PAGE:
Science Undecided on Whether Action Video Games Augment Our Ability to Learn
Researchers have long understood that playing action-packed video games can boost one's cognitive and perceptual abilities. A new study claims to have found the reason: These types of video games improve one's ability to learn new tasks. The problem is that a conflicting study claims the exact opposite.
It's no secret that the science community is fascinated by video games. Over the past few decades, large sections of society beings have taken up this new hobby that can't be compared to anything else in history. Researchers quickly picked up that extended gameplay has the ability change one's cognitive abilities, often for the better. William Herkewitz of Popular Mechanics explains:
"Over the past decade, study after study has shown that fast-paced video games bequeath a shocking range of small but measurable cognitive and perceptual benefits to gamers."
The authors of those studies observed marked improvement among their subjects yet could never identify why. One new study claims to have found the answer:
"Today, in a new study in the Proceedings of the National Academy of Sciences, [Princeton University psychologist Vikranth] Bejjanki and his colleagues have claimed to identify the source of these mental upgrades for the first time. 'Action video games, to put it simply, seem to enhance your ability to learn how to learn,' Bejjanki says."
Herkewitz' piece offers an in-depth explanation of the study, so go ahead and read it (linked below) if you want the gory details. The basic summary is that Bejjanki' subjects who played 50 hours of video games showed a slight improvement in their ability to pick up new tasks. The problem with these findings is that they're contradicted by another study mentioned in Herkewitz' piece:
"But Walter Boot, a psychologist who studies action video games at Florida State University, says the story is likely more complicated than Bejjanki's study might suggest. Boot points to another recent study, this one in The Journal of Experimental Psychology, in which the authors tested the same theory as Bejjanki's team but came to the exact opposite conclusion. The title of their paper says it all: 'Action Video Games Do Not Improve the Speed of Information Processing in Simple Perceptual Tasks.'"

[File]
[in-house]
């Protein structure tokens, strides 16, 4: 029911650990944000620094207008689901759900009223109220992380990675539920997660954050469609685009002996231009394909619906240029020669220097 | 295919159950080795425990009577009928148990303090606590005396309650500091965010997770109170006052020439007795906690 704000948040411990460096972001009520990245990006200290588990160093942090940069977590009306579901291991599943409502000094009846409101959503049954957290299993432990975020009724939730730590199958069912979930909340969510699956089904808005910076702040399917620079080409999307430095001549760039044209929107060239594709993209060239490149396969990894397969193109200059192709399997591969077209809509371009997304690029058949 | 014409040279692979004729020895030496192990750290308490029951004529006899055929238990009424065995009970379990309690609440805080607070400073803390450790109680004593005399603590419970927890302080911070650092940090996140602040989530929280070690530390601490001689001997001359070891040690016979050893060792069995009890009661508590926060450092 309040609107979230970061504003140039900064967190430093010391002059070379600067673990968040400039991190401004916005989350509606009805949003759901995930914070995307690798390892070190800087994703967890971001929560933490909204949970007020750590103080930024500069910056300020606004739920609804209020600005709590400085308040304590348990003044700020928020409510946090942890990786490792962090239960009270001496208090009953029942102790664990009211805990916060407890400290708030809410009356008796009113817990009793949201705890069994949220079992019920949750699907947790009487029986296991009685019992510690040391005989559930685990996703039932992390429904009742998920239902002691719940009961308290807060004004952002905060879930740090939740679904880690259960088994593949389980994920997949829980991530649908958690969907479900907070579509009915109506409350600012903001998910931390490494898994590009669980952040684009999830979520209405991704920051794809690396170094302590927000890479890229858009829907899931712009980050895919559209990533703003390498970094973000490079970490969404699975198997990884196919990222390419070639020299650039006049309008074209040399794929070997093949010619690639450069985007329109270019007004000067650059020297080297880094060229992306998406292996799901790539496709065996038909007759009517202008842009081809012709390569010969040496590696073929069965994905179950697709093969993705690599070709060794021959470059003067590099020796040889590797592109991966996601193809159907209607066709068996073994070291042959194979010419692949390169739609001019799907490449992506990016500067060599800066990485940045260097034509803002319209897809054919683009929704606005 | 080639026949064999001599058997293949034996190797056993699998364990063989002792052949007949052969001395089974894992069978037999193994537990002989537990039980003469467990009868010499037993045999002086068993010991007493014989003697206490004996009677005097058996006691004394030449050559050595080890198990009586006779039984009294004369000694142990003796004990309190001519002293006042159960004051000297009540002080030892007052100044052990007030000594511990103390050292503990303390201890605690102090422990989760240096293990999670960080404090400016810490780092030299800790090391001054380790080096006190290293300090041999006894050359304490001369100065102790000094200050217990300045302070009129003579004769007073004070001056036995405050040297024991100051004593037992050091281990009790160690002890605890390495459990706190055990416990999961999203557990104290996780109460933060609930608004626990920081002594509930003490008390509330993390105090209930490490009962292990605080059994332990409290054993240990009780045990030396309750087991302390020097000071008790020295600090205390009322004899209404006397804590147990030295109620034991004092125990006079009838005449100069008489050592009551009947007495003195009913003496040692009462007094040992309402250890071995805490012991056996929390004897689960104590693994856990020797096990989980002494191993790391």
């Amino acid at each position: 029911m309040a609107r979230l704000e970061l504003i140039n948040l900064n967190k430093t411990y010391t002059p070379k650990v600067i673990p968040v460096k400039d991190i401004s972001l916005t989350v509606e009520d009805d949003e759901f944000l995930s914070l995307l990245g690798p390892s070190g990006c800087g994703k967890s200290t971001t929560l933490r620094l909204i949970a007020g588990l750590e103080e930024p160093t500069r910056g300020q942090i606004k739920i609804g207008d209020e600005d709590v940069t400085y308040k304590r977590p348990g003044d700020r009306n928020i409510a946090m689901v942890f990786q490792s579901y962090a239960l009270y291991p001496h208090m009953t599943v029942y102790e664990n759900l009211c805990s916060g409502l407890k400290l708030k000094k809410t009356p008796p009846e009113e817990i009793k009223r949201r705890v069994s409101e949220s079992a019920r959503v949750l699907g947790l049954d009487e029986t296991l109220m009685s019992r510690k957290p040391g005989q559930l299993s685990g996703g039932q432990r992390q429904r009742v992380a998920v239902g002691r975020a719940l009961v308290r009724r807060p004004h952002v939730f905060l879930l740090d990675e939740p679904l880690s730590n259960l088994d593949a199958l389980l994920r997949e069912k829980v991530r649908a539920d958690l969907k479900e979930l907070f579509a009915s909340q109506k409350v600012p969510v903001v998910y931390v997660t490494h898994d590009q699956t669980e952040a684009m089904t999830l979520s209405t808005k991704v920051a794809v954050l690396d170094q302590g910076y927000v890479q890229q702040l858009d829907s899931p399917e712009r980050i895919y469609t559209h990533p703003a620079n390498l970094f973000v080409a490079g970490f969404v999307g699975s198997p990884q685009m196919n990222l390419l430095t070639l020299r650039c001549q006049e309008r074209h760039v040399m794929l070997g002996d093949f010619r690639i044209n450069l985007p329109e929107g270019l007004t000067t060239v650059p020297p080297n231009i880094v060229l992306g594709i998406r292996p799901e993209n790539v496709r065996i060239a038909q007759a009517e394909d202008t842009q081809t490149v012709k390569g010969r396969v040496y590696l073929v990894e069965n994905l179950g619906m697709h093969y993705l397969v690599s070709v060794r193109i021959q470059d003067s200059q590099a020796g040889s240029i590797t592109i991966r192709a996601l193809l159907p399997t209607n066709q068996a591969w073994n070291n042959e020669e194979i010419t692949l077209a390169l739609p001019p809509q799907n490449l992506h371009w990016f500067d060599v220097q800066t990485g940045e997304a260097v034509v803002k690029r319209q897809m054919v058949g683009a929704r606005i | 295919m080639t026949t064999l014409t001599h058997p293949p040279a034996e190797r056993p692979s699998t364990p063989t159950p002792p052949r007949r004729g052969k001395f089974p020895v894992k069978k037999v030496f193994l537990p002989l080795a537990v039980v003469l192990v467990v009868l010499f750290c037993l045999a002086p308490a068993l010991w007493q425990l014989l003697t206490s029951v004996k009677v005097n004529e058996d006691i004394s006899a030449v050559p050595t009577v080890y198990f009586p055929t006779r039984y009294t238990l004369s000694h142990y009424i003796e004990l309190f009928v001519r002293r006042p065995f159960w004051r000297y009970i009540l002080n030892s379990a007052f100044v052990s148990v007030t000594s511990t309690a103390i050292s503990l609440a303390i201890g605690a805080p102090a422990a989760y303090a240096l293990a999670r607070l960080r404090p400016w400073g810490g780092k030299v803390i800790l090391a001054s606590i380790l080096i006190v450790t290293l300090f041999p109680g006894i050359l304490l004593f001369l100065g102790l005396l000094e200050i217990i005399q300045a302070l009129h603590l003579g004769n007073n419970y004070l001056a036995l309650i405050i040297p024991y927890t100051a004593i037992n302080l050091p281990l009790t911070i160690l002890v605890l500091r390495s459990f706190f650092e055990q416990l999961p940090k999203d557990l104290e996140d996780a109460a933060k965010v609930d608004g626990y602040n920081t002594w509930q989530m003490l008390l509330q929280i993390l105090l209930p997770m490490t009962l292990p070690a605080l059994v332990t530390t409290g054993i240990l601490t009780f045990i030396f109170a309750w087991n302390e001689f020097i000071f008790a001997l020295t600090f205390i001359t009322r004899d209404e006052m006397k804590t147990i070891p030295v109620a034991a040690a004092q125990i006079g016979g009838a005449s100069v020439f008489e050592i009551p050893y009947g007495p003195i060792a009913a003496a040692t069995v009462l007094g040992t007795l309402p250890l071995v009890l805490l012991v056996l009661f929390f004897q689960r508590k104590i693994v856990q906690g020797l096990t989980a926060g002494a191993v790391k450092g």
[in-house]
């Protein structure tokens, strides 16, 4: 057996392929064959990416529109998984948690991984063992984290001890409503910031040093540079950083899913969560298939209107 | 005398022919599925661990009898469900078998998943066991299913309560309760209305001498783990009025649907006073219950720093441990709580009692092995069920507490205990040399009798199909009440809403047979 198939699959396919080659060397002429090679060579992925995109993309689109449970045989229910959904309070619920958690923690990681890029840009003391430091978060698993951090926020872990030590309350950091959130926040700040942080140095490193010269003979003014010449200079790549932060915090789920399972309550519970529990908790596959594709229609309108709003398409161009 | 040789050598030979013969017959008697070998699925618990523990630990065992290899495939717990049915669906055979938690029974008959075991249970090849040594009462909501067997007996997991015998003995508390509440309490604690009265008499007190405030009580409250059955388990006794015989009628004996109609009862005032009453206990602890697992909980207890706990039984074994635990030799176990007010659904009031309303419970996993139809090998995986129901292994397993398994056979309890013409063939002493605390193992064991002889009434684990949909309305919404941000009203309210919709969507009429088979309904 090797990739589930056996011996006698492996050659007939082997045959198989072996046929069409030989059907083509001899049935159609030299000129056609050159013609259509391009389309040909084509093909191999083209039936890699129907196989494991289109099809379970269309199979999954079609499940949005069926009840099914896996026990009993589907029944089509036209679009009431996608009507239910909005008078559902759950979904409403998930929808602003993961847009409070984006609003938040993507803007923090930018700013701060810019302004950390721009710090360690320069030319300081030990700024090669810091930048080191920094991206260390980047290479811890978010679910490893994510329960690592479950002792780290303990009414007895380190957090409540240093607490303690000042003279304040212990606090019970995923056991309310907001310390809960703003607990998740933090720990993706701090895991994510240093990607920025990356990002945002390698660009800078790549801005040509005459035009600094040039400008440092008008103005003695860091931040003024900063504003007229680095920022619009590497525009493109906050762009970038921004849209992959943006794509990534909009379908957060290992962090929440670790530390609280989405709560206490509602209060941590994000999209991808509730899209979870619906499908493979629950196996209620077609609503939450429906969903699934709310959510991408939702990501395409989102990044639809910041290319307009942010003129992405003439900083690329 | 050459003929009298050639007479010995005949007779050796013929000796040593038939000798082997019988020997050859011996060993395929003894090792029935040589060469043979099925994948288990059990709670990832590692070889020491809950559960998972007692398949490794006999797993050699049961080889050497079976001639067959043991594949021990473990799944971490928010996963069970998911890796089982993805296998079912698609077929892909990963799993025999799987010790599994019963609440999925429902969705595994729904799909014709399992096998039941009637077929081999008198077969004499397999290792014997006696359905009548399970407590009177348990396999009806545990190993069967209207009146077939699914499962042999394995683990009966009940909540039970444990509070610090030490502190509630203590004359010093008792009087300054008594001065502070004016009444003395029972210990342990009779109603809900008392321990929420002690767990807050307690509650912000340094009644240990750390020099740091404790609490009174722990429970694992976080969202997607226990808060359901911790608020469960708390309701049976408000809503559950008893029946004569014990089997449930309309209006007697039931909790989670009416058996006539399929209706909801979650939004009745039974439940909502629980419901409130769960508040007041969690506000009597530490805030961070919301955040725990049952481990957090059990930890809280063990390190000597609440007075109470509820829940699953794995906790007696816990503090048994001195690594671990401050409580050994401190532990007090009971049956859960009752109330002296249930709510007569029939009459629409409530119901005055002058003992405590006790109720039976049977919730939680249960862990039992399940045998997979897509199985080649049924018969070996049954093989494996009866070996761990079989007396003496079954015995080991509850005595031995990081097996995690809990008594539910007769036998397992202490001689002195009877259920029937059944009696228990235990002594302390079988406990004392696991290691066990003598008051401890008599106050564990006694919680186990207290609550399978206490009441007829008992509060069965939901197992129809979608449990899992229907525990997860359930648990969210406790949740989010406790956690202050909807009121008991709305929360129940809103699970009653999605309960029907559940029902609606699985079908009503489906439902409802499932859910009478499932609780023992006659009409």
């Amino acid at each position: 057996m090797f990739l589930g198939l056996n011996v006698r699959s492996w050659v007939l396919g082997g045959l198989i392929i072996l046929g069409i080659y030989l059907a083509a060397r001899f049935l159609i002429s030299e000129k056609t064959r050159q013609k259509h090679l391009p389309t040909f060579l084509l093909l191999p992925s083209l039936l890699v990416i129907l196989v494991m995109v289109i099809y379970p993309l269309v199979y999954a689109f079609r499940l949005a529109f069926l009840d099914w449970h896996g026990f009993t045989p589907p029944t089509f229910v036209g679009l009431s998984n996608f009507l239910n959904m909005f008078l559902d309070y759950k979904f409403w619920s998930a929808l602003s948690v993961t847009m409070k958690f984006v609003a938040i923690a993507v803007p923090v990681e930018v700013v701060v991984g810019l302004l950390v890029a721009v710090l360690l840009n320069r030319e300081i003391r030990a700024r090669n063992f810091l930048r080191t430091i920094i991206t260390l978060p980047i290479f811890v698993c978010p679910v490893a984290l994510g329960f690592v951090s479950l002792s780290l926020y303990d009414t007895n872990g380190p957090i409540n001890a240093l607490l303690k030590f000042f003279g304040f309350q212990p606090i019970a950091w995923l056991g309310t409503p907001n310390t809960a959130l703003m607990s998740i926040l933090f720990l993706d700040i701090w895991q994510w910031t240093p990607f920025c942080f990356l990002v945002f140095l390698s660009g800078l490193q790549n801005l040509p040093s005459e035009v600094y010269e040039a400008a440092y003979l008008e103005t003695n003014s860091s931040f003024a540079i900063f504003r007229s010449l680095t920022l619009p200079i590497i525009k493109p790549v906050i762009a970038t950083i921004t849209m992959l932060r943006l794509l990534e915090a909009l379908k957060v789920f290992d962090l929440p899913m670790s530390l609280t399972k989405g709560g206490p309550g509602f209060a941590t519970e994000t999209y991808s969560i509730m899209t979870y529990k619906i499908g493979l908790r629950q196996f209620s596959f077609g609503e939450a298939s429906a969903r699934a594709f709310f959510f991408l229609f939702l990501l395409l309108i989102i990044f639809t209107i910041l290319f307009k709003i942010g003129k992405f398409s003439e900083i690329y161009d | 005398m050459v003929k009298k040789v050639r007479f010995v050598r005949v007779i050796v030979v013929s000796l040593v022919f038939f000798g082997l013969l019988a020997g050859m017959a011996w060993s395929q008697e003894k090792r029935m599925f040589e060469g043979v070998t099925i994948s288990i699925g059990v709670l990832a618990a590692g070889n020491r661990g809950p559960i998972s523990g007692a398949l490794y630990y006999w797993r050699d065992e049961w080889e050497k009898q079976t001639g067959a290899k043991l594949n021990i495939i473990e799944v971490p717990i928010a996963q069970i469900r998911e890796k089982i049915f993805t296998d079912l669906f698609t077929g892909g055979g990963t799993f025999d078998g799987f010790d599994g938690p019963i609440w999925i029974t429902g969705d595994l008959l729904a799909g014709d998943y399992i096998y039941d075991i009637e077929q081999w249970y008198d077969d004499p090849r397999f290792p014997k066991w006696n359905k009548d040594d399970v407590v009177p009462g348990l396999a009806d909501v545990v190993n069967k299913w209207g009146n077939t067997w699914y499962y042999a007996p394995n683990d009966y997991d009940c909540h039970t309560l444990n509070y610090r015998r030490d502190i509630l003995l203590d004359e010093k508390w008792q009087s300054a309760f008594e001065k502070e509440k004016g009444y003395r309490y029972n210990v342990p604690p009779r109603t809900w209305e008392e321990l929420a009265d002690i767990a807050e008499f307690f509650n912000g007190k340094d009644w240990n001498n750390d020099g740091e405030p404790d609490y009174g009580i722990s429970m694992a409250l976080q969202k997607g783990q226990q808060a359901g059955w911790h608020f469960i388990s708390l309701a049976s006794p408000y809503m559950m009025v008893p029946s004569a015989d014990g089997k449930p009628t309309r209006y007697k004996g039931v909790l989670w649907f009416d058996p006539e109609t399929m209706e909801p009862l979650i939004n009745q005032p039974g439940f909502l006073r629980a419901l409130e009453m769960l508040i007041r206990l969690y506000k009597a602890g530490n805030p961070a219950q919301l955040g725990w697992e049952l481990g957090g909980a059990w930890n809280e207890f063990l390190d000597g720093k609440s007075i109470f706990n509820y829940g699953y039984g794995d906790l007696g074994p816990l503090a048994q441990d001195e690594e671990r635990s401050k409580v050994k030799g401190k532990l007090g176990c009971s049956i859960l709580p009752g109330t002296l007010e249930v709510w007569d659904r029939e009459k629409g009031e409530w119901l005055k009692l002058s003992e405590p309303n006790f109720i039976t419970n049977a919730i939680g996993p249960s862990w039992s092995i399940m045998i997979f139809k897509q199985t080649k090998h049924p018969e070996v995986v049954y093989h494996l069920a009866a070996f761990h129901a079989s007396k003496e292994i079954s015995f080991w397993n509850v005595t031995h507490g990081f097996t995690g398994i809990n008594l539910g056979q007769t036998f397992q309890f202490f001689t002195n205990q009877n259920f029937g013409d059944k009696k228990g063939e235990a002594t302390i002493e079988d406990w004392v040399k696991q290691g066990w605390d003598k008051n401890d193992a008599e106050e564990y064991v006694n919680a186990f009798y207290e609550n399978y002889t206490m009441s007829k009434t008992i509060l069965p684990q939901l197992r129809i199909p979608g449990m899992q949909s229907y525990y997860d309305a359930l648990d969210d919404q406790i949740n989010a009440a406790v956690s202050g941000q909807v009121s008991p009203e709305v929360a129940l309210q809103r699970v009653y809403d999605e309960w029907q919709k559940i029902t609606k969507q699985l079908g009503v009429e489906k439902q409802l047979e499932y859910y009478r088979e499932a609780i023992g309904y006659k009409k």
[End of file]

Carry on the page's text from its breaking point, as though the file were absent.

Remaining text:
So the jury is still out on on this one. Take a look at each of the studies and let us know what you think.
Read more at Popular Mechanics
Photo credit: Sanzhar Murzin / Shutterstock
Could this be the long-awaited solution to economic inequality?
Under capitalism, the argument goes, it's every man for himself. Through the relentless pursuit of self-interest, everyone benefits, as if an invisible hand were guiding each of us toward the common good. Everyone should accordingly try to get as much as they can, not only for their goods but also for their labour. Whatever the market price is is, in turn, what the buyer should pay. Just like the idea that there should be a minimum wage, the idea that there should be a maximum wage seems to undermine the very freedom that the free market is supposed to guarantee.
Humans evolved to live in the cold through a number of environmental and genetic factors.
- According to some relatively new research, many of our early human cousins preceded Homo sapien migrations north by hundreds of thousands or even millions of years.
- Cross-breeding with other ancient hominids gave some subsets of human population the genes to contend and thrive in colder and harsher climates.
- Behavioral and dietary changes also helped humans adapt to cold climates.
It's unlikely that there's anything on the planet that is worth the cost of shipping it back
- In the second season of National Geographic Channel's MARS (premiering tonight, 11/12/18,) privatized miners on the red planet clash with a colony of international scientists
- Privatized mining on both Mars and the Moon is likely to occur in the next century
- The cost of returning mined materials from Space to the Earth will probably be too high to create a self-sustaining industry, but the resources may have other uses at their origin points
SMARTER FASTER trademarks owned by The Big Think, Inc. All rights reserved.